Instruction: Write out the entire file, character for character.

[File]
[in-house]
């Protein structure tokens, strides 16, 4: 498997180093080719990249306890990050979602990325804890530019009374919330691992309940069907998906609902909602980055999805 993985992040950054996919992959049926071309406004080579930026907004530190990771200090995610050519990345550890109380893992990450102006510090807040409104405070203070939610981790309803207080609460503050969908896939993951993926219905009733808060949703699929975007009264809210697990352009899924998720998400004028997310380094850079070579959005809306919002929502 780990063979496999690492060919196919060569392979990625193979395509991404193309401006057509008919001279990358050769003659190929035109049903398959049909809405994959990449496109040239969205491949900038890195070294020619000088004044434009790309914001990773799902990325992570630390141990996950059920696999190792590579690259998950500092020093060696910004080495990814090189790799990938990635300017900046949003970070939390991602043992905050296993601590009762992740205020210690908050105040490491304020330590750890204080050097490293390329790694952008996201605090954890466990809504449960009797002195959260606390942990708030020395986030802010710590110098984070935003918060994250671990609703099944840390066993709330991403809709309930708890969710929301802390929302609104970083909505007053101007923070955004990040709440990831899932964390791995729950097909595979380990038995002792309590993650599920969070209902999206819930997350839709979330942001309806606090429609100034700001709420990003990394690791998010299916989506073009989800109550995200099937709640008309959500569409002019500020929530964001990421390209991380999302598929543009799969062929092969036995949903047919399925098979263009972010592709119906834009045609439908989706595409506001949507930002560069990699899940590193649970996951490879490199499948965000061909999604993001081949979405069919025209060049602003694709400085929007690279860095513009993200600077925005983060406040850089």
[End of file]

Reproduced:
[in-house]
């Protein structure tokens, strides 16, 4: 498997180093080719990249306890990050979602990325804890530019009374919330691992309940069907998906609902909602980055999805 993985992040950054996919992959049926071309406004080579930026907004530190990771200090995610050519990345550890109380893992990450102006510090807040409104405070203070939610981790309803207080609460503050969908896939993951993926219905009733808060949703699929975007009264809210697990352009899924998720998400004028997310380094850079070579959005809306919002929502 780990063979496999690492060919196919060569392979990625193979395509991404193309401006057509008919001279990358050769003659190929035109049903398959049909809405994959990449496109040239969205491949900038890195070294020619000088004044434009790309914001990773799902990325992570630390141990996950059920696999190792590579690259998950500092020093060696910004080495990814090189790799990938990635300017900046949003970070939390991602043992905050296993601590009762992740205020210690908050105040490491304020330590750890204080050097490293390329790694952008996201605090954890466990809504449960009797002195959260606390942990708030020395986030802010710590110098984070935003918060994250671990609703099944840390066993709330991403809709309930708890969710929301802390929302609104970083909505007053101007923070955004990040709440990831899932964390791995729950097909595979380990038995002792309590993650599920969070209902999206819930997350839709979330942001309806606090429609100034700001709420990003990394690791998010299916989506073009989800109550995200099937709640008309959500569409002019500020929530964001990421390209991380999302598929543009799969062929092969036995949903047919399925098979263009972010592709119906834009045609439908989706595409506001949507930002560069990699899940590193649970996951490879490199499948965000061909999604993001081949979405069919025209060049602003694709400085929007690279860095513009993200600077925005983060406040850089």